Where Lies the Wounded Scavenger by Caitlin Murphy
Though Judith Thompson’s Lion in the Streets premiered almost 25 years ago, sadly, there is no lack of resonance right now for plays that tackle themes of bullying, isolation, and the perverse thrill we often get from ostracizing others. Presented by the National Theatre School’s graduating acting class, and directed by Ravi Jain, this production comes at the material with claws out, but doesn’t quite control its swipe.
In the half-light of the play’s eerie opening, the company surrounds Isobel, a young Portuguese girl, like a pack of wolves, and sings the haunting Hellos of Nirvana’s Smells like Teen Spirit. Isobel, we soon realize, speaks to us from the dead, a victim of the title’s lion, itself a metaphor for society’s random acts of savagery and the hurting souls behind them. Isobel takes us on a tour through the streets of her old neighbourhood, where, behind closed doors, broken people desperately seek solace, often through the suffering of others.
The set, primarily a children’s playground, features a sand lot, monkey bars, merry go round, and (rather awkwardly) a table buried upstage. The design afforded some creative staging, and sometimes enhanced the play’s emotional impact – as when the monkey bars echoed the subway tracks of the train that killed Isobel’s father – but it also felt like it was working against itself, straining to provide functionality and support the drama. Some inelegant direction in set usage – particularly an extension cord phone that came out of nowhere – was sometimes distracting. Ultimately though, I wondered if the playing area itself was perhaps too sprawling and wide to best serve the play’s violent intimacies.
This was my first encounter with Thompson’s script where I felt the structural integrity quite lacking. It’s a two-act piece, which, with the lack of narrative drive, feels unnecessary (length considerations aside). And individual scenes, though linked through character connections and over-arching themes, sometimes feel too discrete, like individual writing exercises, belonging insufficiently to the whole. Increased fluidity in scene transitions as well as greater use of Isobel as narrative thread may have combatted the play’s inherent disjointedness.
Typical to Thompson, scenes themselves are consistently striking in subject matter – a housewife does a strip tease in a humiliating plea to win back her straying husband; a daycare worker lashes out at the posh parents who need but judge her; a repressed office worker gives up his one comforting fantasy of a childhood kiss in order to free the disgusted friend of the memory; a paralyzed woman confronts a journalist with her powerful sexual urges. The point of entry into these scenes though often felt too close to the point of exit. That is, an evenness tended to creep in, and a straight road got unwittingly made of scenes with bumps, twists and turns.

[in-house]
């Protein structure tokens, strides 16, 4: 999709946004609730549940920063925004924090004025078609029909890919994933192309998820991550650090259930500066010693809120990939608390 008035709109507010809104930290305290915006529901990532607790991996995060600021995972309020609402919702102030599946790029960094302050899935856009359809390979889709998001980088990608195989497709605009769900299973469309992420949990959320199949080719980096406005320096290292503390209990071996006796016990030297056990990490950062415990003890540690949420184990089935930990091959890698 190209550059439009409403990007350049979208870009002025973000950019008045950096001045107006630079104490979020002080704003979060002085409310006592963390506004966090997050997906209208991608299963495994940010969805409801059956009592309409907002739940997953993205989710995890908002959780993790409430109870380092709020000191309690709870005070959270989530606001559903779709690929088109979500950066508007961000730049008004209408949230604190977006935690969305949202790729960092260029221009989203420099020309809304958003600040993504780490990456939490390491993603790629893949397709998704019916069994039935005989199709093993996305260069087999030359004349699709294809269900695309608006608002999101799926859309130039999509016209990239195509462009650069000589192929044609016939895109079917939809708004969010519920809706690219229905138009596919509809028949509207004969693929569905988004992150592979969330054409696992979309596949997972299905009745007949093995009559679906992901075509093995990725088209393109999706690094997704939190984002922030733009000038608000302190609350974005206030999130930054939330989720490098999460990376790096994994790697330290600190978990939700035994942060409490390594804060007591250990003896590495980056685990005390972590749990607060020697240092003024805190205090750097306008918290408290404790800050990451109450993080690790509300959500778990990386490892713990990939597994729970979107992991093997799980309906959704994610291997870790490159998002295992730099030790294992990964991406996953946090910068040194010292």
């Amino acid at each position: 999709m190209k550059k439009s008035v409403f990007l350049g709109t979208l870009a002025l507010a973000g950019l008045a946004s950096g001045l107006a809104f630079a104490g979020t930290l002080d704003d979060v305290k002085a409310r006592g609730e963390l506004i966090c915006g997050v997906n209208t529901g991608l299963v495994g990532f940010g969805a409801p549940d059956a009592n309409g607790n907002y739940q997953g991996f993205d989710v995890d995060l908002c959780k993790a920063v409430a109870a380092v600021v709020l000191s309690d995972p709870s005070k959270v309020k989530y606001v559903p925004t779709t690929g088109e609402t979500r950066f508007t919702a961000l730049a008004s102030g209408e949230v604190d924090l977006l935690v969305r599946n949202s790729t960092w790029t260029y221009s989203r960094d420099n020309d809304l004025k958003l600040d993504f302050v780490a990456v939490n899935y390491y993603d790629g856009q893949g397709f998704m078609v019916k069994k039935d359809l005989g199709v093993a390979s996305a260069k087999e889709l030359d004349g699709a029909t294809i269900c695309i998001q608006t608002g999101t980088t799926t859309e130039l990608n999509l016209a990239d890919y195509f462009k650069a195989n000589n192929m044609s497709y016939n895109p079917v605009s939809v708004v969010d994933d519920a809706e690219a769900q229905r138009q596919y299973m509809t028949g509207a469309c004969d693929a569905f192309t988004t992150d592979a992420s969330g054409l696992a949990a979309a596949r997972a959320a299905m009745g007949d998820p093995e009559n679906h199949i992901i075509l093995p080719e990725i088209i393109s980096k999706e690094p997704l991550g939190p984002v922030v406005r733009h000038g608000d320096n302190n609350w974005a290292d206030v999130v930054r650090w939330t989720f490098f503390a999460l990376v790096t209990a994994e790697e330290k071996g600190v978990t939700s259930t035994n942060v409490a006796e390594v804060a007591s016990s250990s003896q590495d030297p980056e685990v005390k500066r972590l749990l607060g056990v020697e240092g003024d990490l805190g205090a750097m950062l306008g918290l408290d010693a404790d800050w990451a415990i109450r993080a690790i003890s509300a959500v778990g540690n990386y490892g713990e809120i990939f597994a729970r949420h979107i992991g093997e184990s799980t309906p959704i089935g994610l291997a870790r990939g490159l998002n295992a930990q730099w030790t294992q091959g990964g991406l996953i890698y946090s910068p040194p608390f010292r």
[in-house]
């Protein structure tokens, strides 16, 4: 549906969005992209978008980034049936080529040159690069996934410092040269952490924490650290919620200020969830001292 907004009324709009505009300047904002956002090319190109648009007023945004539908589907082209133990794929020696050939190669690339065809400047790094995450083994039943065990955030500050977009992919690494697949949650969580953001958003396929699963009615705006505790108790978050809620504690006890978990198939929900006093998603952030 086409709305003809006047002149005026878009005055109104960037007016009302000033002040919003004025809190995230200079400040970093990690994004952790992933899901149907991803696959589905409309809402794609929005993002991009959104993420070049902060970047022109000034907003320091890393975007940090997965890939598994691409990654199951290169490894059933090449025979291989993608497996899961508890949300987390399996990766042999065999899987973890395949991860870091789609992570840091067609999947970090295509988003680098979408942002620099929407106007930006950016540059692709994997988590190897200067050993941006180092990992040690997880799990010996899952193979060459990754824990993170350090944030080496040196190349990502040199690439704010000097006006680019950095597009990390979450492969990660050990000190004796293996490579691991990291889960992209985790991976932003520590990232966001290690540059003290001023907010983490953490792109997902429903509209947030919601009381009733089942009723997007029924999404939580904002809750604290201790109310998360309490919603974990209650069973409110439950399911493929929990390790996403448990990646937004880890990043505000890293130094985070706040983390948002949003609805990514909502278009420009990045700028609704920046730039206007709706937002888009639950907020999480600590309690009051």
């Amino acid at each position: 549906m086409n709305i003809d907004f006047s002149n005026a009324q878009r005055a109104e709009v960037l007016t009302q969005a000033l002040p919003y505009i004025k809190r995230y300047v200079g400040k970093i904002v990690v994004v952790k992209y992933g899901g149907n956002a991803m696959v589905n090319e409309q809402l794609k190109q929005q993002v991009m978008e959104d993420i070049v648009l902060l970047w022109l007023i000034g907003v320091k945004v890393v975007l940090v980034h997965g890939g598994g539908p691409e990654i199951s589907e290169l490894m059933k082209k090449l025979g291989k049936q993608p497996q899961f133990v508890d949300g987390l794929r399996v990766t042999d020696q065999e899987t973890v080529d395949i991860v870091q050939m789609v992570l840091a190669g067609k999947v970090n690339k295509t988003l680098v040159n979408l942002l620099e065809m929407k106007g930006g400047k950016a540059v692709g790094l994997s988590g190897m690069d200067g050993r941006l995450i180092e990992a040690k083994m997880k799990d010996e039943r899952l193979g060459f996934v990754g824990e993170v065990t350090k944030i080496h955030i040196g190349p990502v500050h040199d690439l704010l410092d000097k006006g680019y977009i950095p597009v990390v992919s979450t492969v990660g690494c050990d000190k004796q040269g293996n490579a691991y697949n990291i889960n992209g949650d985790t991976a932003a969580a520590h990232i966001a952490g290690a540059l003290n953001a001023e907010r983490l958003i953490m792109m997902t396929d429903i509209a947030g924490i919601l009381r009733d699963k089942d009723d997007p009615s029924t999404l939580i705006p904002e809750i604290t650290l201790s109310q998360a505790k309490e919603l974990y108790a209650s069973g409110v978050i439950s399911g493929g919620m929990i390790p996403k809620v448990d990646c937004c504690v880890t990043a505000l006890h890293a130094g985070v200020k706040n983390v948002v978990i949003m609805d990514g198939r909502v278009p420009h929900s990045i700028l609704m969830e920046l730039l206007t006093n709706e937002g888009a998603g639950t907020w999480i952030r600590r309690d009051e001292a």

Like Yasmin Reza’s God of Carnage, Lion in the Streets asserts that bullying is not the exclusive domain of children. Sadly, we don’t grow out of our urge to gain power from the vulnerability of others. The animal motif that runs from the title throughout draws attention to the complicated duality of our base animal drives and our higher human interests. Beneath our veneer of civility often lies a wounded scavenger.
The company of the graduating class clearly was inspired by this message and galvanized to convey it, bravely tackling some quite difficult, charged and overtly sexual content. Aside from a stand-out performance by Chilko Tivy as Isobel, the actors shone brightest in their ensemble work, both vocal and movement. Sung sections (though sometimes reflecting odd musical choices) were beautiful and stirring; playground scenes were delightfully energetic and erratic, featuring some wonderful physical characterization.
What struck me as the company’s biggest challenge though was indicating the doubleness at play in Thompson’s dialogue. Characters often speak haltingly and assertively at the same time – that is, their own thoughts surprise them, even as they come spewing forth in speech. It’s a tension that makes Thompson’s often poetic, heightened language work. Spoken too easily, knowingly, the words seem unnecessarily contrived and the spark of discovery imbued in them gets lost. Also, the play’s tone, though certainly often satirical, veered a few times (through accent, for instance) into a distanced irony more appropriate to sketch comedy.
Lion in the Streets, in all its provocative content, is ultimately a plea for compassion – for ourselves and for others. In passionately trumpeting this call, the NTS graduating class’s production certainly succeeds. As house lights were raised at show’s end, and Isobel smiled at us unrelentingly, she defied us to think of a reason why we shouldn’t smile back.